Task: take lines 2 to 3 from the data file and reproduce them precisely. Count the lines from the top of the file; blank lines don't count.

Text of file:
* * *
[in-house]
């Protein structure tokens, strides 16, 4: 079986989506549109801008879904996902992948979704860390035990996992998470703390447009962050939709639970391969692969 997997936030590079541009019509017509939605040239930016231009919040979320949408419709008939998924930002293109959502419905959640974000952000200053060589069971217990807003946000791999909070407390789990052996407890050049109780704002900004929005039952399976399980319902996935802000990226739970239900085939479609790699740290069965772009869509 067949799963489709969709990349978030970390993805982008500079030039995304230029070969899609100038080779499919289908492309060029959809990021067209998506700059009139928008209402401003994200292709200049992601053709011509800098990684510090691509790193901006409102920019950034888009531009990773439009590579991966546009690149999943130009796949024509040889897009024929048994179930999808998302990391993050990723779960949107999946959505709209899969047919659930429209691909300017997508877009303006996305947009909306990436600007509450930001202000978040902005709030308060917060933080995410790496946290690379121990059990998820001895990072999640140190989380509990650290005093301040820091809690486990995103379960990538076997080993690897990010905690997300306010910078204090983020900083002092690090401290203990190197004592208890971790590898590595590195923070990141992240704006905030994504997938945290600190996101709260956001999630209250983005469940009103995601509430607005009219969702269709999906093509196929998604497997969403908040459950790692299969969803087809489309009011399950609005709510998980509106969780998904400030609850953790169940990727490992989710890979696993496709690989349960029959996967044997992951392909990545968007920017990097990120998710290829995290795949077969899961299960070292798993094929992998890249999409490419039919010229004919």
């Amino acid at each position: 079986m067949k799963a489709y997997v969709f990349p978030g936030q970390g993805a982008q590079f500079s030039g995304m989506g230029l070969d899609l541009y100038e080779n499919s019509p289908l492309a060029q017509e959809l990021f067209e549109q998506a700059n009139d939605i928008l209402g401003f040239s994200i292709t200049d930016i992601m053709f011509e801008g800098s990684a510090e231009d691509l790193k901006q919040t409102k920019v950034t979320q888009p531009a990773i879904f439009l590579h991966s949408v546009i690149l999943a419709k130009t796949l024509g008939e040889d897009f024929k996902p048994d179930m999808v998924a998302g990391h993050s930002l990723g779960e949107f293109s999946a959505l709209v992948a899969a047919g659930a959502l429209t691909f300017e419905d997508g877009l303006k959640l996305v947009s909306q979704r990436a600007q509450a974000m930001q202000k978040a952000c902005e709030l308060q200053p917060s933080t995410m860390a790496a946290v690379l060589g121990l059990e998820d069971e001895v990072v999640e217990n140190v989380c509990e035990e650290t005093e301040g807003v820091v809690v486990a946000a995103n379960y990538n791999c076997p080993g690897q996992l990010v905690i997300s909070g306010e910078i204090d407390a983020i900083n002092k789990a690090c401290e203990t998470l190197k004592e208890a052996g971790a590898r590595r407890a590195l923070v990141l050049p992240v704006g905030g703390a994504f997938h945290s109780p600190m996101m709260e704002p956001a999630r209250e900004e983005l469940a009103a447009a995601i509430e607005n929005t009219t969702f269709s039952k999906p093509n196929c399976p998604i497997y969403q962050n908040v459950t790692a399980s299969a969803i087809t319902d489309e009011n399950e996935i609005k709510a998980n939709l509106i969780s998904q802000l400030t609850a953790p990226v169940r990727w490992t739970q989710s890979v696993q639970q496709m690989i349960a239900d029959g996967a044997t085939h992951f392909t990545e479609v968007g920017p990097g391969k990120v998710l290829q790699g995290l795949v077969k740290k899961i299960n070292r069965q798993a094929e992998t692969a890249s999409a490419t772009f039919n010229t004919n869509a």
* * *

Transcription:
């Protein structure tokens, strides 16, 4: 079986989506549109801008879904996902992948979704860390035990996992998470703390447009962050939709639970391969692969 997997936030590079541009019509017509939605040239930016231009919040979320949408419709008939998924930002293109959502419905959640974000952000200053060589069971217990807003946000791999909070407390789990052996407890050049109780704002900004929005039952399976399980319902996935802000990226739970239900085939479609790699740290069965772009869509 067949799963489709969709990349978030970390993805982008500079030039995304230029070969899609100038080779499919289908492309060029959809990021067209998506700059009139928008209402401003994200292709200049992601053709011509800098990684510090691509790193901006409102920019950034888009531009990773439009590579991966546009690149999943130009796949024509040889897009024929048994179930999808998302990391993050990723779960949107999946959505709209899969047919659930429209691909300017997508877009303006996305947009909306990436600007509450930001202000978040902005709030308060917060933080995410790496946290690379121990059990998820001895990072999640140190989380509990650290005093301040820091809690486990995103379960990538076997080993690897990010905690997300306010910078204090983020900083002092690090401290203990190197004592208890971790590898590595590195923070990141992240704006905030994504997938945290600190996101709260956001999630209250983005469940009103995601509430607005009219969702269709999906093509196929998604497997969403908040459950790692299969969803087809489309009011399950609005709510998980509106969780998904400030609850953790169940990727490992989710890979696993496709690989349960029959996967044997992951392909990545968007920017990097990120998710290829995290795949077969899961299960070292798993094929992998890249999409490419039919010229004919």
């Amino acid at each position: 079986m067949k799963a489709y997997v969709f990349p978030g936030q970390g993805a982008q590079f500079s030039g995304m989506g230029l070969d899609l541009y100038e080779n499919s019509p289908l492309a060029q017509e959809l990021f067209e549109q998506a700059n009139d939605i928008l209402g401003f040239s994200i292709t200049d930016i992601m053709f011509e801008g800098s990684a510090e231009d691509l790193k901006q919040t409102k920019v950034t979320q888009p531009a990773i879904f439009l590579h991966s949408v546009i690149l999943a419709k130009t796949l024509g008939e040889d897009f024929k996902p048994d179930m999808v998924a998302g990391h993050s930002l990723g779960e949107f293109s999946a959505l709209v992948a899969a047919g659930a959502l429209t691909f300017e419905d997508g877009l303006k959640l996305v947009s909306q979704r990436a600007q509450a974000m930001q202000k978040a952000c902005e709030l308060q200053p917060s933080t995410m860390a790496a946290v690379l060589g121990l059990e998820d069971e001895v990072v999640e217990n140190v989380c509990e035990e650290t005093e301040g807003v820091v809690v486990a946000a995103n379960y990538n791999c076997p080993g690897q996992l990010v905690i997300s909070g306010e910078i204090d407390a983020i900083n002092k789990a690090c401290e203990t998470l190197k004592e208890a052996g971790a590898r590595r407890a590195l923070v990141l050049p992240v704006g905030g703390a994504f997938h945290s109780p600190m996101m709260e704002p956001a999630r209250e900004e983005l469940a009103a447009a995601i509430e607005n929005t009219t969702f269709s039952k999906p093509n196929c399976p998604i497997y969403q962050n908040v459950t790692a399980s299969a969803i087809t319902d489309e009011n399950e996935i609005k709510a998980n939709l509106i969780s998904q802000l400030t609850a953790p990226v169940r990727w490992t739970q989710s890979v696993q639970q496709m690989i349960a239900d029959g996967a044997t085939h992951f392909t990545e479609v968007g920017p990097g391969k990120v998710l290829q790699g995290l795949v077969k740290k899961i299960n070292r069965q798993a094929e992998t692969a890249s999409a490419t772009f039919n010229t004919n869509a």